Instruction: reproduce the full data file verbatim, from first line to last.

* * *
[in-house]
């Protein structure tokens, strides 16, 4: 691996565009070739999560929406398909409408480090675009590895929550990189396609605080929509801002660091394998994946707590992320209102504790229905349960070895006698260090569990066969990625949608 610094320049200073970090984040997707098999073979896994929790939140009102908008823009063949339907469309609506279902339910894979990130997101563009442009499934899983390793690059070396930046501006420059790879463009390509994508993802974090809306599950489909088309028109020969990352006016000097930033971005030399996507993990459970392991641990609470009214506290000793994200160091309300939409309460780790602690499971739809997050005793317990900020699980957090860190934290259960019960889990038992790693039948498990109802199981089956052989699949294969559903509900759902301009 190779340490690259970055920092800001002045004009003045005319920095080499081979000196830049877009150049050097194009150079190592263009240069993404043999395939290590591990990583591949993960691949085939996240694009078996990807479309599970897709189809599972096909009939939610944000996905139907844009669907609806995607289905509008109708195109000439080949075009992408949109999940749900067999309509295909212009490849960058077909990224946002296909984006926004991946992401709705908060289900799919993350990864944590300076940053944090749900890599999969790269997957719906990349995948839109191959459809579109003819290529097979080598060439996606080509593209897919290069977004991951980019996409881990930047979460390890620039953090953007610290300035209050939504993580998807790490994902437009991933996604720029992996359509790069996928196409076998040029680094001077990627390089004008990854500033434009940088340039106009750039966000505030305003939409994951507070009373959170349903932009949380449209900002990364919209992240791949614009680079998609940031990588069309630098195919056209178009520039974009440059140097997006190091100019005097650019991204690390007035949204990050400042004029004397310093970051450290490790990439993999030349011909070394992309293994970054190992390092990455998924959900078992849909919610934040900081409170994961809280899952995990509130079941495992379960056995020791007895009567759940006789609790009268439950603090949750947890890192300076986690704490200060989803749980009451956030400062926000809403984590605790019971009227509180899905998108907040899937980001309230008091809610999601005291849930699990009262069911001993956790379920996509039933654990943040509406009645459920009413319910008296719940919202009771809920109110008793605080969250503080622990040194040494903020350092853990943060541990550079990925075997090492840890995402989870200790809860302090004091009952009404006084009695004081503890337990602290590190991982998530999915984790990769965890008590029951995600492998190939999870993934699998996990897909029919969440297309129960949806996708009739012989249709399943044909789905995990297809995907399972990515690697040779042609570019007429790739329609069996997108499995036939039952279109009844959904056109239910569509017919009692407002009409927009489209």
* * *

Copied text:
[in-house]
């Protein structure tokens, strides 16, 4: 691996565009070739999560929406398909409408480090675009590895929550990189396609605080929509801002660091394998994946707590992320209102504790229905349960070895006698260090569990066969990625949608 610094320049200073970090984040997707098999073979896994929790939140009102908008823009063949339907469309609506279902339910894979990130997101563009442009499934899983390793690059070396930046501006420059790879463009390509994508993802974090809306599950489909088309028109020969990352006016000097930033971005030399996507993990459970392991641990609470009214506290000793994200160091309300939409309460780790602690499971739809997050005793317990900020699980957090860190934290259960019960889990038992790693039948498990109802199981089956052989699949294969559903509900759902301009 190779340490690259970055920092800001002045004009003045005319920095080499081979000196830049877009150049050097194009150079190592263009240069993404043999395939290590591990990583591949993960691949085939996240694009078996990807479309599970897709189809599972096909009939939610944000996905139907844009669907609806995607289905509008109708195109000439080949075009992408949109999940749900067999309509295909212009490849960058077909990224946002296909984006926004991946992401709705908060289900799919993350990864944590300076940053944090749900890599999969790269997957719906990349995948839109191959459809579109003819290529097979080598060439996606080509593209897919290069977004991951980019996409881990930047979460390890620039953090953007610290300035209050939504993580998807790490994902437009991933996604720029992996359509790069996928196409076998040029680094001077990627390089004008990854500033434009940088340039106009750039966000505030305003939409994951507070009373959170349903932009949380449209900002990364919209992240791949614009680079998609940031990588069309630098195919056209178009520039974009440059140097997006190091100019005097650019991204690390007035949204990050400042004029004397310093970051450290490790990439993999030349011909070394992309293994970054190992390092990455998924959900078992849909919610934040900081409170994961809280899952995990509130079941495992379960056995020791007895009567759940006789609790009268439950603090949750947890890192300076986690704490200060989803749980009451956030400062926000809403984590605790019971009227509180899905998108907040899937980001309230008091809610999601005291849930699990009262069911001993956790379920996509039933654990943040509406009645459920009413319910008296719940919202009771809920109110008793605080969250503080622990040194040494903020350092853990943060541990550079990925075997090492840890995402989870200790809860302090004091009952009404006084009695004081503890337990602290590190991982998530999915984790990769965890008590029951995600492998190939999870993934699998996990897909029919969440297309129960949806996708009739012989249709399943044909789905995990297809995907399972990515690697040779042609570019007429790739329609069996997108499995036939039952279109009844959904056109239910569509017919009692407002009409927009489209």